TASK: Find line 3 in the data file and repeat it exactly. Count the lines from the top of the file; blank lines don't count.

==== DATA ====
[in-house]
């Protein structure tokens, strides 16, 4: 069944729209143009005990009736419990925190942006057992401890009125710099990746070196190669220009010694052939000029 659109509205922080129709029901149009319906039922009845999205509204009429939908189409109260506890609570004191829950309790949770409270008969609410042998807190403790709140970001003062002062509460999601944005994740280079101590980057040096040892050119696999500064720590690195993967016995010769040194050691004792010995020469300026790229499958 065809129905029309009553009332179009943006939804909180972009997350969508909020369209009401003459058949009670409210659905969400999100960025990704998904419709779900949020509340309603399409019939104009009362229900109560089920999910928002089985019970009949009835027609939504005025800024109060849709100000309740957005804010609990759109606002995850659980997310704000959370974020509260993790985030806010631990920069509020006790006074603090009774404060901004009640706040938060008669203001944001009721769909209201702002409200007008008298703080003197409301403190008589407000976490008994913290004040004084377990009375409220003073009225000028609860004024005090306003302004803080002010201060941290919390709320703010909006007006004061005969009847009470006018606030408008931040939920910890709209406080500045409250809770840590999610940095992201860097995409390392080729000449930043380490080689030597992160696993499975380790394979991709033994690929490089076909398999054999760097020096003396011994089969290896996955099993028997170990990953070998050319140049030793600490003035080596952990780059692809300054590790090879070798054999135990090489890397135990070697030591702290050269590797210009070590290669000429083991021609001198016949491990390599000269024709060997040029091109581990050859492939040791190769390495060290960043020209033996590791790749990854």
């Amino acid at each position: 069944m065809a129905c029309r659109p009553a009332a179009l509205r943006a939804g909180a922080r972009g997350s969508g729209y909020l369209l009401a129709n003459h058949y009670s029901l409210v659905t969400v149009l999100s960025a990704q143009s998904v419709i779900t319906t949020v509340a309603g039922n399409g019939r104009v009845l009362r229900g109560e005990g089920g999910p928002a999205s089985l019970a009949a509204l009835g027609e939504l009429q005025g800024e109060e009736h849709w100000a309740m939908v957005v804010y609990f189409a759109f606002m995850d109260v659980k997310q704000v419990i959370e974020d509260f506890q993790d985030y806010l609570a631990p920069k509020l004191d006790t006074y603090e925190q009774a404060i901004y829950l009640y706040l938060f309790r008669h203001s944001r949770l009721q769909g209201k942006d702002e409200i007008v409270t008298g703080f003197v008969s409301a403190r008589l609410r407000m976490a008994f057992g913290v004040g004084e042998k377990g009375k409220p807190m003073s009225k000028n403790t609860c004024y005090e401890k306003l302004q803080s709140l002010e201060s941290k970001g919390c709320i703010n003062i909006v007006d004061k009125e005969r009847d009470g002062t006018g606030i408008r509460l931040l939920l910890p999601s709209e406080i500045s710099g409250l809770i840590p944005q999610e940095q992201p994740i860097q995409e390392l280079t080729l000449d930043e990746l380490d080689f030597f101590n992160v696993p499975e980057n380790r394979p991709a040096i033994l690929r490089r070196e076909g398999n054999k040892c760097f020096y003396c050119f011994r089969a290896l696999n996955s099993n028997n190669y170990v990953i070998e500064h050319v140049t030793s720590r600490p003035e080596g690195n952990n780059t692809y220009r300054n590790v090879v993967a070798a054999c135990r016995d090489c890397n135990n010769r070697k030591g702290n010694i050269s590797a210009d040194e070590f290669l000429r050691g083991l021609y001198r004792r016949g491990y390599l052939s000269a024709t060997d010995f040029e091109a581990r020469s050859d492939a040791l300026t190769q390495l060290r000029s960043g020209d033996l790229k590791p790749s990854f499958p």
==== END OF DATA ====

């Amino acid at each position: 069944m065809a129905c029309r659109p009553a009332a179009l509205r943006a939804g909180a922080r972009g997350s969508g729209y909020l369209l009401a129709n003459h058949y009670s029901l409210v659905t969400v149009l999100s960025a990704q143009s998904v419709i779900t319906t949020v509340a309603g039922n399409g019939r104009v009845l009362r229900g109560e005990g089920g999910p928002a999205s089985l019970a009949a509204l009835g027609e939504l009429q005025g800024e109060e009736h849709w100000a309740m939908v957005v804010y609990f189409a759109f606002m995850d109260v659980k997310q704000v419990i959370e974020d509260f506890q993790d985030y806010l609570a631990p920069k509020l004191d006790t006074y603090e925190q009774a404060i901004y829950l009640y706040l938060f309790r008669h203001s944001r949770l009721q769909g209201k942006d702002e409200i007008v409270t008298g703080f003197v008969s409301a403190r008589l609410r407000m976490a008994f057992g913290v004040g004084e042998k377990g009375k409220p807190m003073s009225k000028n403790t609860c004024y005090e401890k306003l302004q803080s709140l002010e201060s941290k970001g919390c709320i703010n003062i909006v007006d004061k009125e005969r009847d009470g002062t006018g606030i408008r509460l931040l939920l910890p999601s709209e406080i500045s710099g409250l809770i840590p944005q999610e940095q992201p994740i860097q995409e390392l280079t080729l000449d930043e990746l380490d080689f030597f101590n992160v696993p499975e980057n380790r394979p991709a040096i033994l690929r490089r070196e076909g398999n054999k040892c760097f020096y003396c050119f011994r089969a290896l696999n996955s099993n028997n190669y170990v990953i070998e500064h050319v140049t030793s720590r600490p003035e080596g690195n952990n780059t692809y220009r300054n590790v090879v993967a070798a054999c135990r016995d090489c890397n135990n010769r070697k030591g702290n010694i050269s590797a210009d040194e070590f290669l000429r050691g083991l021609y001198r004792r016949g491990y390599l052939s000269a024709t060997d010995f040029e091109a581990r020469s050859d492939a040791l300026t190769q390495l060290r000029s960043g020209d033996l790229k590791p790749s990854f499958p």